III.

The present crime charged involves a rape of Mrs. A. on November 16, 1974, at about 2:00 a.m. in the morning. While her husband was at work, the assailant broke in through a kitchen window, went to the darkened bedroom of the lady, completely undressed in her room (dropping his clothes on the floor) where the lights were out, and forced her to submit to him (upon her awakening) by threatening her with pliers, part of the household tools.

Mrs. A. could not identify her assailant as black or white (although she knew that he had a mustache, thick lips, and close-cut hair). At the time of her initial complaint to the police, she thought her assailant had about the same build or was maybe a little smaller than her husband, being about five feet ten inches in height and 165 to 170 pounds in weight.[3] At the trial, Mrs. A. was unable to identify the defendant as her rapist.

*814 As soon as her assailant left, Mrs. A. hysterically called a neighbor on her telephone.

A latent fingerprint taken at the kitchen-window entry was later proved to be the defendant's. The identification occurred when he was arrested for the "other" crime a week later, involving Mrs. B. (At that time, under police interrogation, he admitted to having committed a burglary in which he stole some money from a house (unidentified by him but in the general neighborhood as Mrs. A's), which he had entered via a kitchen window. This admission, of course, is probative evidence relative to the present charge.)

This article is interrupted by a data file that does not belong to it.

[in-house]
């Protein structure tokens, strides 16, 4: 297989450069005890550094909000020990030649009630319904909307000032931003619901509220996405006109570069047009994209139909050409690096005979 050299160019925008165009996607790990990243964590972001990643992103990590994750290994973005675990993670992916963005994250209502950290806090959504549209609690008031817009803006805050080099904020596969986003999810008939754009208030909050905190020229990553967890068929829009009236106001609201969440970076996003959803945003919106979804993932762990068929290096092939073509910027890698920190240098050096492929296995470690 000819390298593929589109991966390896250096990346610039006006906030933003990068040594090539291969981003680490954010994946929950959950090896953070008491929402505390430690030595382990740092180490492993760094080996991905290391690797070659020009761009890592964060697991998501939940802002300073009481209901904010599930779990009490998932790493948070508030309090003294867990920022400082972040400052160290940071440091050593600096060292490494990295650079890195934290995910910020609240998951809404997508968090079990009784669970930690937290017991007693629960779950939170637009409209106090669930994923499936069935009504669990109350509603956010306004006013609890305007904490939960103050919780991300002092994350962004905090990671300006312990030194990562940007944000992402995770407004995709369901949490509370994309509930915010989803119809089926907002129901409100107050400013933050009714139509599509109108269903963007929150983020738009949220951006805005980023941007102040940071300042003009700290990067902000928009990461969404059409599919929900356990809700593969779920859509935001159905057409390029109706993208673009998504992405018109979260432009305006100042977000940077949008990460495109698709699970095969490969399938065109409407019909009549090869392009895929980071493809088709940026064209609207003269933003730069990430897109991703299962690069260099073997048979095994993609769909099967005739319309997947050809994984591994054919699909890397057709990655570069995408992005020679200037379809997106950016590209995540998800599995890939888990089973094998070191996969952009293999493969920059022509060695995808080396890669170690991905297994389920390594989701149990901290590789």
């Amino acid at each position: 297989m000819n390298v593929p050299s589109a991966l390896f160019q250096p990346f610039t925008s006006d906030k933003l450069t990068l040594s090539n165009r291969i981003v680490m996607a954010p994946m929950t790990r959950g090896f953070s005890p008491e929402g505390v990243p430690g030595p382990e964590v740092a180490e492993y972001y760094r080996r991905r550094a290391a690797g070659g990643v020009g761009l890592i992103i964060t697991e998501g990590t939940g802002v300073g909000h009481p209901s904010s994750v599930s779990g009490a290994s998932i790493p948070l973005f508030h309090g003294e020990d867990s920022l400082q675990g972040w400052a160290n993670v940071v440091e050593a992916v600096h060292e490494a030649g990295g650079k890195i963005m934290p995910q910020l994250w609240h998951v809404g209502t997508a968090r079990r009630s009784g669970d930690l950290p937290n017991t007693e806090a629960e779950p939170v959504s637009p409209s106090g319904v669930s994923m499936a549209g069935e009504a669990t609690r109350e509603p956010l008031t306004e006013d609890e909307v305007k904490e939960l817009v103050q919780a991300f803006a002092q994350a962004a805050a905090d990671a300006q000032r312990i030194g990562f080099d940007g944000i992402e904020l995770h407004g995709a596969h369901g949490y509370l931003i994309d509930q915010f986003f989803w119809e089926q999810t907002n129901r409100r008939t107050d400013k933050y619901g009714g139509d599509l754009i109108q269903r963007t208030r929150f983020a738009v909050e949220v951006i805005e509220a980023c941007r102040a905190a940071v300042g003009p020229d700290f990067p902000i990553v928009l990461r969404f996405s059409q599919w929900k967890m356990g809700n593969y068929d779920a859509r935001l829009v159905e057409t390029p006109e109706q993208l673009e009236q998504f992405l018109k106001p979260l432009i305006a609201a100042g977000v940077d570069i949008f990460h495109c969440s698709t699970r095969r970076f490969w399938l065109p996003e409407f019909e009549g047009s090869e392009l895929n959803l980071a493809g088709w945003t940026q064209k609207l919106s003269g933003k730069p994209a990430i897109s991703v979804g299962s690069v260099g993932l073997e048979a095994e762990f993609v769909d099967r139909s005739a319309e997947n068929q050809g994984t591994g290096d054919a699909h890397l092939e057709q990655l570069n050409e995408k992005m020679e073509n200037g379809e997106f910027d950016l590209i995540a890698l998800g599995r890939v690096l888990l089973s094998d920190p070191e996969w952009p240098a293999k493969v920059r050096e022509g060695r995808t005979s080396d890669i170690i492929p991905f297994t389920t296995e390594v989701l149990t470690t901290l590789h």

The offense involving Mrs. B. occurred on November 23, a week after the rape of Mrs. A. In this later crime, a black man (later identified as the accused) entered Mrs. B's home, apparently by way of an inadvertently unlocked door. He entered her bedroom fully clothed, armed with a gun. He did unzip his trousers (although he never removed them), but Mrs. B. was able to distract him from his purpose (presumably a sexual offense) by pleading with him not to harm her little girl in the next room.

The assailant asked Mrs. B. to fix him a drink, and she did so in the living room. They talked for approximately one hour. He left, taking some money (out of her purse) and her automobile.

As soon as he left, Mrs. B. screamed for help. She was unable to telephone police because he had ripped out her telephone before he left her house.

IV.

The state argues that proof of the Mrs. B. incident was relevant to prove the identity of Mrs. A's rapist. The state argues that evidence that the defendant used the same method of operation, and that system is admissible for this purpose under La. R. S. 15:446: "* * * where the offense is one of a system, evidence is admissible to prove the continuity of the offense, and the commission of similar offenses for the purpose of showing guilty knowledge and intent, but not to prove the offense charged." See State v. Vince, 305 So. 2d 916 (La.1974).